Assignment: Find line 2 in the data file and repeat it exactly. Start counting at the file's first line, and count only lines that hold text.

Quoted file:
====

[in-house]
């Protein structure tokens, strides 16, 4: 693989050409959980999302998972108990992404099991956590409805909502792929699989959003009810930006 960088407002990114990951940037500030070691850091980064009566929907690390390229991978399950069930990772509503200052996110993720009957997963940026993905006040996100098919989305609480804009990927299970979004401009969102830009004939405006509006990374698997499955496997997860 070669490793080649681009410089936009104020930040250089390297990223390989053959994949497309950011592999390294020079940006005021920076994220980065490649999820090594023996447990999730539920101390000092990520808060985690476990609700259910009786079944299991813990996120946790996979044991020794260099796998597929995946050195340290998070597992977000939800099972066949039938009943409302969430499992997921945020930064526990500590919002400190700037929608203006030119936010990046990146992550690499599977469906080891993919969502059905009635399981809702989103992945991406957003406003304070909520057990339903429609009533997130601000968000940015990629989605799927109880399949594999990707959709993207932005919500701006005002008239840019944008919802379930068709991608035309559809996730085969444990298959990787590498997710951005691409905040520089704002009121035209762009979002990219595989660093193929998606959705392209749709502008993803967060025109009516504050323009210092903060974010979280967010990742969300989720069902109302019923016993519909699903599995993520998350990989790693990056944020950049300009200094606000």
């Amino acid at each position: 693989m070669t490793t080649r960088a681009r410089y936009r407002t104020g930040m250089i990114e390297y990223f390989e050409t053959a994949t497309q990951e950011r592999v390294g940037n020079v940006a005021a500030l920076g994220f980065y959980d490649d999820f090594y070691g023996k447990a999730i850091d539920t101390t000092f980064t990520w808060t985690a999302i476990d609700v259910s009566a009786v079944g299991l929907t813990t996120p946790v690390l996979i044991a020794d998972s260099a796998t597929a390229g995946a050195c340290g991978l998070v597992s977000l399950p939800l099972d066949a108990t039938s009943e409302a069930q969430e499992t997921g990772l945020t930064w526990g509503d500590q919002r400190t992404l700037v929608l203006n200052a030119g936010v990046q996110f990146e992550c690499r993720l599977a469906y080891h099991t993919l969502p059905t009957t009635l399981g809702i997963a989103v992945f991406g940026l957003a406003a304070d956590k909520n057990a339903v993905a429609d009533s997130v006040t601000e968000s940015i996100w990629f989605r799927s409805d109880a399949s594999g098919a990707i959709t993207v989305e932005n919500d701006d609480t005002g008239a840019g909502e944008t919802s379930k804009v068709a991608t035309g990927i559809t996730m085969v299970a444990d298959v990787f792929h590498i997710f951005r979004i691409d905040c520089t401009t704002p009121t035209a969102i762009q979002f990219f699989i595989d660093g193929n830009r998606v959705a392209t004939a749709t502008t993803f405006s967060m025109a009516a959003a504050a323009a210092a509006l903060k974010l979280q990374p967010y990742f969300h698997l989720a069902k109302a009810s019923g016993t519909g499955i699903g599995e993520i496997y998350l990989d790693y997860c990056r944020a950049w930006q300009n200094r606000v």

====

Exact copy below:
């Protein structure tokens, strides 16, 4: 693989050409959980999302998972108990992404099991956590409805909502792929699989959003009810930006 960088407002990114990951940037500030070691850091980064009566929907690390390229991978399950069930990772509503200052996110993720009957997963940026993905006040996100098919989305609480804009990927299970979004401009969102830009004939405006509006990374698997499955496997997860 070669490793080649681009410089936009104020930040250089390297990223390989053959994949497309950011592999390294020079940006005021920076994220980065490649999820090594023996447990999730539920101390000092990520808060985690476990609700259910009786079944299991813990996120946790996979044991020794260099796998597929995946050195340290998070597992977000939800099972066949039938009943409302969430499992997921945020930064526990500590919002400190700037929608203006030119936010990046990146992550690499599977469906080891993919969502059905009635399981809702989103992945991406957003406003304070909520057990339903429609009533997130601000968000940015990629989605799927109880399949594999990707959709993207932005919500701006005002008239840019944008919802379930068709991608035309559809996730085969444990298959990787590498997710951005691409905040520089704002009121035209762009979002990219595989660093193929998606959705392209749709502008993803967060025109009516504050323009210092903060974010979280967010990742969300989720069902109302019923016993519909699903599995993520998350990989790693990056944020950049300009200094606000």